Taken advantage of the current COVID-19 pandemic, a number of clinical trials have been launched with putative TIbVs in order to address protection in highly exposed subjects. The results are eagerly expected as these initiatives may be considered as a proof-of-concept supporting their use in future epidemics/pandemics to fill the gap until a specific vaccine is available. Nevertheless, as trained immunity can be achieved by different inducers, it is unlikely to obtain the same degree of protection, duration, etc. for all of them, which may also depend on the biological behavior and the route of transmission of the threatening pathogen. As in most instances rapidly spreading viruses are airborne and primarily infect the mucosa of the airway tract, induction of trained immunity at the local mucosal level can confer a more adequate protection. This may be an opportunity for mucosal TIbVs as compared to those given parenterally.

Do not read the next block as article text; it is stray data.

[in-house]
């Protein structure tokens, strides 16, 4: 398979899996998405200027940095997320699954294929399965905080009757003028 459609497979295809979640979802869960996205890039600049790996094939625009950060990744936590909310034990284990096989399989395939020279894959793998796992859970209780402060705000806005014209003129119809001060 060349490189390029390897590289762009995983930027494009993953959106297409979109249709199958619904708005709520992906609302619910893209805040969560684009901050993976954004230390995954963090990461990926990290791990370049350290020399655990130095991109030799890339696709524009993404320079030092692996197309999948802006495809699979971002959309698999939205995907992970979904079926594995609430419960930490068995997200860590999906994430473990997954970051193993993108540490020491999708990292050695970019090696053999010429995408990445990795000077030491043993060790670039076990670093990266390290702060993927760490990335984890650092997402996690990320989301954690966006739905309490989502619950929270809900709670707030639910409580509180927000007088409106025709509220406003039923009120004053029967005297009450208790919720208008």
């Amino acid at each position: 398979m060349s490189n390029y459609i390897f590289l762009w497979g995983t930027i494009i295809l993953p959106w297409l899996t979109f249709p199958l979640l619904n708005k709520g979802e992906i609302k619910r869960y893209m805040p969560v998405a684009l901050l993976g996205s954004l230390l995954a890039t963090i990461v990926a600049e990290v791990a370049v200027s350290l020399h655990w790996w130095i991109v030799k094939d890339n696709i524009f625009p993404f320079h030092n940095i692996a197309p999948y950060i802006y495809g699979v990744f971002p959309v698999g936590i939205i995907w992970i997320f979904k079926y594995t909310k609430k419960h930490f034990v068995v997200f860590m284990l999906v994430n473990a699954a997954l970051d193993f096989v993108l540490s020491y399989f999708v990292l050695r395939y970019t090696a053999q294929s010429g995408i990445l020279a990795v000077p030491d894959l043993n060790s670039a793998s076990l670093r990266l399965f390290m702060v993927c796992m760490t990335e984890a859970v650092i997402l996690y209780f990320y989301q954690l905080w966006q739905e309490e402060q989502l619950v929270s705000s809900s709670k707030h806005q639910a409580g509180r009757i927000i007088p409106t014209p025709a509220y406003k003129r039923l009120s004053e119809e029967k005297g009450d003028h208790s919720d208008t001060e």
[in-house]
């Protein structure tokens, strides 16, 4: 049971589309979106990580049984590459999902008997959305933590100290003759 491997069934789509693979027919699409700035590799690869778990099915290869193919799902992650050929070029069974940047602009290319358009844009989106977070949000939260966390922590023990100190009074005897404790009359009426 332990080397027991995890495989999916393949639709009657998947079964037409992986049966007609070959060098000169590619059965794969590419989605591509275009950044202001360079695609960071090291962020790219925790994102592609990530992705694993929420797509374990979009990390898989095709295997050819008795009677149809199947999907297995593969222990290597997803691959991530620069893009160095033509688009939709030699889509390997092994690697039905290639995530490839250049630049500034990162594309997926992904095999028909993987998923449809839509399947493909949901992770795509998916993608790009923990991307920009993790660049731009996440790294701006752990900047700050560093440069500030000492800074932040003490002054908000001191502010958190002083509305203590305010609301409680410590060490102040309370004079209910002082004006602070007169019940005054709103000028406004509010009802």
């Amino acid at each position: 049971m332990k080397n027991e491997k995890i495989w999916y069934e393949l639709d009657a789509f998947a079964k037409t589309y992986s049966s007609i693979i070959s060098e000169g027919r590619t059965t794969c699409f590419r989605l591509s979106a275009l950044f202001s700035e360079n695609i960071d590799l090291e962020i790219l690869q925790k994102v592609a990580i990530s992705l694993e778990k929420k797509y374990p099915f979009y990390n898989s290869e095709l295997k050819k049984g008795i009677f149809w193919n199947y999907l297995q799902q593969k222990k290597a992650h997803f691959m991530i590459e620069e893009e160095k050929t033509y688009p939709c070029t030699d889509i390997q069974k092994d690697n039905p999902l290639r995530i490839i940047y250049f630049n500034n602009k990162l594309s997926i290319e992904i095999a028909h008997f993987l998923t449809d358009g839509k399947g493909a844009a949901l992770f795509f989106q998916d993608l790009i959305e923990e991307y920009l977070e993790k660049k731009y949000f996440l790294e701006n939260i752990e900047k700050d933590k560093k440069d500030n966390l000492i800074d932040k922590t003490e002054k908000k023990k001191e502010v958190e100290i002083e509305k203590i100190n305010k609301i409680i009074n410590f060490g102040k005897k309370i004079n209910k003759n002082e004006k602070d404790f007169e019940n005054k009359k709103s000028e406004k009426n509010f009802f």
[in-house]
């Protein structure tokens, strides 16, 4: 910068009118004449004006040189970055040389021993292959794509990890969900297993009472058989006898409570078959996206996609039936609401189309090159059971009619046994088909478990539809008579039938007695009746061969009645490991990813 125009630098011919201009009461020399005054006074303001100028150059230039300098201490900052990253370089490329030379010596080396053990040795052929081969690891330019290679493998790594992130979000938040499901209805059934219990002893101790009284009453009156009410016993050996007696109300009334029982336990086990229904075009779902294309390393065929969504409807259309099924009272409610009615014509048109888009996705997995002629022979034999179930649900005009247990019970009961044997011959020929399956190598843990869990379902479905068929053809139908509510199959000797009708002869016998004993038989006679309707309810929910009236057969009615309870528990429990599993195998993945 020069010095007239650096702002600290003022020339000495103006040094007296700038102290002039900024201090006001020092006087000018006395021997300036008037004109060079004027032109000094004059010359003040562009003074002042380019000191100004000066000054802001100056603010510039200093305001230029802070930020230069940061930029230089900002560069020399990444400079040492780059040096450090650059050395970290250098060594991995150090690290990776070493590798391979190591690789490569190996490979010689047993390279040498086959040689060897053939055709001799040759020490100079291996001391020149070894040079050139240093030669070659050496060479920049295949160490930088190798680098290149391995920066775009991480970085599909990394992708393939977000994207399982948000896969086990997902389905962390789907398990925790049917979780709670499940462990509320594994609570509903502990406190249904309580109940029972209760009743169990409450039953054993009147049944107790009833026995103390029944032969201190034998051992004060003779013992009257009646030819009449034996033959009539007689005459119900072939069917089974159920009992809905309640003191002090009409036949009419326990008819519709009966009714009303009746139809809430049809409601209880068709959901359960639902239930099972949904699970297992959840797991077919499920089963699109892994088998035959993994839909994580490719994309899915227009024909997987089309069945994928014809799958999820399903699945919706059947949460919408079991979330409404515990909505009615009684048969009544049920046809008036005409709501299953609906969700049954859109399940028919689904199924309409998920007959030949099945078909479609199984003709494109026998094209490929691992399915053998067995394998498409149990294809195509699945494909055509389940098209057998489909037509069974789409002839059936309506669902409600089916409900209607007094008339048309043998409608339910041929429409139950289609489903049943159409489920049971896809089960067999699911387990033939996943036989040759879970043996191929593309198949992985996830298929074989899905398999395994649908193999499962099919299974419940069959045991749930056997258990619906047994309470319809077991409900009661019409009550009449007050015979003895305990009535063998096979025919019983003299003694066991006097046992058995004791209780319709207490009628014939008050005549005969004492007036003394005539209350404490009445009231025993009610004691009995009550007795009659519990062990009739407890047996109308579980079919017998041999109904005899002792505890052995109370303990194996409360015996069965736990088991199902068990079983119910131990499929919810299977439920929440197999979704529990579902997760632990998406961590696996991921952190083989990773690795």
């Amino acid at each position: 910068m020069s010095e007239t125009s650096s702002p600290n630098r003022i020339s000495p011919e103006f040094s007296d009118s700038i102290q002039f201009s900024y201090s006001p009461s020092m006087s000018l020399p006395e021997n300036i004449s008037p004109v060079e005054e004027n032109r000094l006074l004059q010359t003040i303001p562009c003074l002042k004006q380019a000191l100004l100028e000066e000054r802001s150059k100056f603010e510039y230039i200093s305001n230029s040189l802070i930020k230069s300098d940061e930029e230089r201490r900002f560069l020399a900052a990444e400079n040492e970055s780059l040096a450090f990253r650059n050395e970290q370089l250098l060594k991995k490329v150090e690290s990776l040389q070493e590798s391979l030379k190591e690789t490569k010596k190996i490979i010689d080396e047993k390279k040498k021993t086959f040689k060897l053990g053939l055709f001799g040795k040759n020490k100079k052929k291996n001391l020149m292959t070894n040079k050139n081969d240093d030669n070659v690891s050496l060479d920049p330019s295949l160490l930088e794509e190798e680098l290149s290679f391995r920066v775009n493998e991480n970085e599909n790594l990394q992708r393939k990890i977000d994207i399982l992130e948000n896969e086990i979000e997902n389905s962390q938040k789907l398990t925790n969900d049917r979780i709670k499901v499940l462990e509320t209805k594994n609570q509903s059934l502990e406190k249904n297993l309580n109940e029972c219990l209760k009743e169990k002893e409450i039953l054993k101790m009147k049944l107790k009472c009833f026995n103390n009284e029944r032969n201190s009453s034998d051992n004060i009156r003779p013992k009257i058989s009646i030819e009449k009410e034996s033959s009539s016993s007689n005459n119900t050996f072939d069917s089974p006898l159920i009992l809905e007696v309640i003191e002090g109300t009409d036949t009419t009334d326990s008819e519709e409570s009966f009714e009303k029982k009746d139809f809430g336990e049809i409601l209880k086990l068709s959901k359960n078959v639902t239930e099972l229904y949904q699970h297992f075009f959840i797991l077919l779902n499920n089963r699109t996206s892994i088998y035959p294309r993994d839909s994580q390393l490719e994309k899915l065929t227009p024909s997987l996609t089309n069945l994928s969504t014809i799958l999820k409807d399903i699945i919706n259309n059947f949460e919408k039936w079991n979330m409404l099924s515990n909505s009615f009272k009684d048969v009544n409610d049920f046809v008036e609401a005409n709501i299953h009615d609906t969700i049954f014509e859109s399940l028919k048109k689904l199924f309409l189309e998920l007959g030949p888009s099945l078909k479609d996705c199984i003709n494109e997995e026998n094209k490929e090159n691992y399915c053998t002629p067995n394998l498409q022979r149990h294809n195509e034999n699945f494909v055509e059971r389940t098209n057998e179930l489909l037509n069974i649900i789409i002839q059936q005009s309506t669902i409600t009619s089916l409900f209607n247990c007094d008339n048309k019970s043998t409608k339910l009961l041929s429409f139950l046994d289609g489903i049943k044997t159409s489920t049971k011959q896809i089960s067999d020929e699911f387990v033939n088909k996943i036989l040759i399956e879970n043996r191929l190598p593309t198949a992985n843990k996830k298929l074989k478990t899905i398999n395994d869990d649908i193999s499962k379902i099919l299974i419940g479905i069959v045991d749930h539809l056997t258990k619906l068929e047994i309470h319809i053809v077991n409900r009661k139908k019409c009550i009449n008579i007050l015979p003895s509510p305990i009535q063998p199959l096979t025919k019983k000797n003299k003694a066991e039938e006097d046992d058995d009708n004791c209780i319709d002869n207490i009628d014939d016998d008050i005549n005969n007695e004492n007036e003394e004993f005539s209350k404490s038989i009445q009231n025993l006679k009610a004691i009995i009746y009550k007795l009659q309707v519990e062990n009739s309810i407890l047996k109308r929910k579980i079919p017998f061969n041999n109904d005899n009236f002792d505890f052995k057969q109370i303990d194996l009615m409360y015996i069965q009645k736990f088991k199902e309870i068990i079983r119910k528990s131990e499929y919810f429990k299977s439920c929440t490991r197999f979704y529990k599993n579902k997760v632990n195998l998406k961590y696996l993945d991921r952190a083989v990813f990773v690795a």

Trained immunity may justify heterologous protection of vaccines, help to explain their underlying mechanisms, open avenues for next generation of vaccines, or be proposed to tackle outbreaks by new pathogens as described here. However, this is an emerging field that requires more clinical data before being a reality in the clinical practice; not only to be used against infectious outbreaks, but to fight against recurrent infections in vulnerable subjects for whom no effective vaccines are yet available.
Conflict of interest
JLS is the founder and CEO of Inmunotek SL, Spain, a pharmaceutical company that manufactures bacterial vaccines. LC and PS-L are employees of Inmunotek.